This past November, I was traveling from Denver, making a connection from Salt Lake City to Portland. While I waited for my flight to Portland, an older man sat next to me and started a conversation. I put down my New Yorker and listened to him. I asked him his name—Ken Webster. I had a hard time hearing the way he said Ken. Turns out Ken was from a small city outside of Memphis called Bartlett, which explains why my Yankee ear didn’t discern his Southern accent so well.
Coincidentally, Bartlett, Tennessee is the place where, many years ago, I first heard an authentic Southern accent. There are things that I learned back then, and there are things that I learned from Ken, but first I want you to listen to a few things that I have to say.
Since I was a little kid, seemingly out of the blue, people have stopped me to tell me interesting things about themselves. More often than not, people told me the story of their lives. People have told me things that I’ve sworn to secrecy and I can’t share. Even my hair stylists talk to me about what is going on in their lives. (It’s not the other way around.)
I have no idea why I inspire such confidence. I thought maybe people tell me about their lives because somehow they have intuited that I am a writer looking for a good story. Then I realized people talked to me because I actually listen to them.
Most of us don’t listen so well. We are so busy thinking about what we want to say next that we get hung up on our own schmaltzy selfish needs. The protocol for listening is both easy and hard. Try looking someone in the eye and asking: how are you doing? (That’s the easy part.) When the person responds… Listen. Hear. Pay Attention. Keep your mouth shut. (That’s the hard part.)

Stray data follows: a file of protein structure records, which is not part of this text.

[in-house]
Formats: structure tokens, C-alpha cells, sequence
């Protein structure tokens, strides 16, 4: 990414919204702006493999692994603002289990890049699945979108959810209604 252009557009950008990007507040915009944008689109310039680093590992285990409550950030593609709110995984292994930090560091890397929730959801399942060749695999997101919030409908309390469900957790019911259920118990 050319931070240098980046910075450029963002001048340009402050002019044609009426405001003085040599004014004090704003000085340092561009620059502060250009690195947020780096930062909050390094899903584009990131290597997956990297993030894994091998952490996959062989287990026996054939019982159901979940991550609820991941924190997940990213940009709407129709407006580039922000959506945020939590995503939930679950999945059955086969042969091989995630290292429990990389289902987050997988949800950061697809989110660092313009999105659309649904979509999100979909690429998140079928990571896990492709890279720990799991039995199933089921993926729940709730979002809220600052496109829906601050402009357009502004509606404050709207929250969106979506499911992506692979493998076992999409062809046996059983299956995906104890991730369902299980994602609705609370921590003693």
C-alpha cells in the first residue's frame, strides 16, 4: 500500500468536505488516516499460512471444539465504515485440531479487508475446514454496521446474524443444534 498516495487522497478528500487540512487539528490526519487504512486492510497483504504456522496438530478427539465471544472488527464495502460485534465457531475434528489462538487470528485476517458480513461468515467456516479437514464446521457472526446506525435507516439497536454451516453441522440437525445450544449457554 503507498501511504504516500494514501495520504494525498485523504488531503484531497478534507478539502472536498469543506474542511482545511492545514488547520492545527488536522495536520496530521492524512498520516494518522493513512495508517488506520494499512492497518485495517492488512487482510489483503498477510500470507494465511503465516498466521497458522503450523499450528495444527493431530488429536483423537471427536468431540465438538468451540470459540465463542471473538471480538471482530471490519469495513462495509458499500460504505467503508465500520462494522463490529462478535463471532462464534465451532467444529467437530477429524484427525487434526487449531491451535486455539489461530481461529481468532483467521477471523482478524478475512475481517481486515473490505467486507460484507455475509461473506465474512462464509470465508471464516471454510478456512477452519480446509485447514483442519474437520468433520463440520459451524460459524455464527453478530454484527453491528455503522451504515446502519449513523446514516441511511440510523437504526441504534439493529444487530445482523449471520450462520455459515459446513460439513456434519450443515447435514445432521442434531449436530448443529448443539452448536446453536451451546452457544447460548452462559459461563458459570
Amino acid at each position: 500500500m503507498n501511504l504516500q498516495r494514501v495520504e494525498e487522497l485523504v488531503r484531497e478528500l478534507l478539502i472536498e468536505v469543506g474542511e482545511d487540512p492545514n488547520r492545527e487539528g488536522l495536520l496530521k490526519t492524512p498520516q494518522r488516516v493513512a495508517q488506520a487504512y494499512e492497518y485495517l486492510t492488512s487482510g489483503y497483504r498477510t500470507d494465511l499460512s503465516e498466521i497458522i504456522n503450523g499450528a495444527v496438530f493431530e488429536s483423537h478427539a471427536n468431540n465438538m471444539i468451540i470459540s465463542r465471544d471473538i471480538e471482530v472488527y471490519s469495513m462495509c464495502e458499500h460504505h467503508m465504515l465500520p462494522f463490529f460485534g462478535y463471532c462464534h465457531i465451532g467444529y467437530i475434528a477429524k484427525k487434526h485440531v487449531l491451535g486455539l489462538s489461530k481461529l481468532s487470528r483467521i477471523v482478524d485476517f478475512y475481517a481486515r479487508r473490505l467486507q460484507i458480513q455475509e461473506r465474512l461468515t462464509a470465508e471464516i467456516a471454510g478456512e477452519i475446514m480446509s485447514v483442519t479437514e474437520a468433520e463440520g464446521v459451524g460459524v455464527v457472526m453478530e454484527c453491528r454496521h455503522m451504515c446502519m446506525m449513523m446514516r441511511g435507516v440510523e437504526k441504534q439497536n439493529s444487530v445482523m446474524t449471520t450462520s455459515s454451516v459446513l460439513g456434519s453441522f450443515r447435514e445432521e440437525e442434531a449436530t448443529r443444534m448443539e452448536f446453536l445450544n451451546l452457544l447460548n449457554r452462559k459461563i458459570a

When we listen to someone, we make them feel respected. Listening to someone can also help to heal a broken heart. If we stop and think about it, listening is a gift. It might be the most important gift we can give because it is indeed a gift, for which we do not expect anything in return. There is no greater gift we can give someone than the chance to be heard.
As for Ken Webster, I learned that Bartlett, Tennessee is rich in history. Bartlett was a lone stagecoach stop by the 1830s. Bartlett is also darn close to I-40, part of the corridor I drove through when I was twenty-one, traveling across country. Ken also told me about the experimental heart therapies that have prolonged his life. Heart disease runs in Ken’s family and everyone died young. Twelve years ago Ken had a heart transplant. He felt as though his own life, living well into his seventies, was a gift.
Ken and his wife are licensed pilots who fly their own planes all over the country. Ken was flying to Portland to meet his wife, who was flying back from Alaska after judging a dog show. Ken and his wife took up flying thirty years ago. Oh, and one other thing, Ken has written a book that is coming out in 2024 called Flying With the Wings of God.
Ken and I didn’t talk about politics or religion, and frankly, I don’t care to have a conversation like that with anyone right now. I’d rather show what I believe by how I conduct my own life. Listening to Ken told me what I already knew about myself: I listen because it is a gift I am willing to give.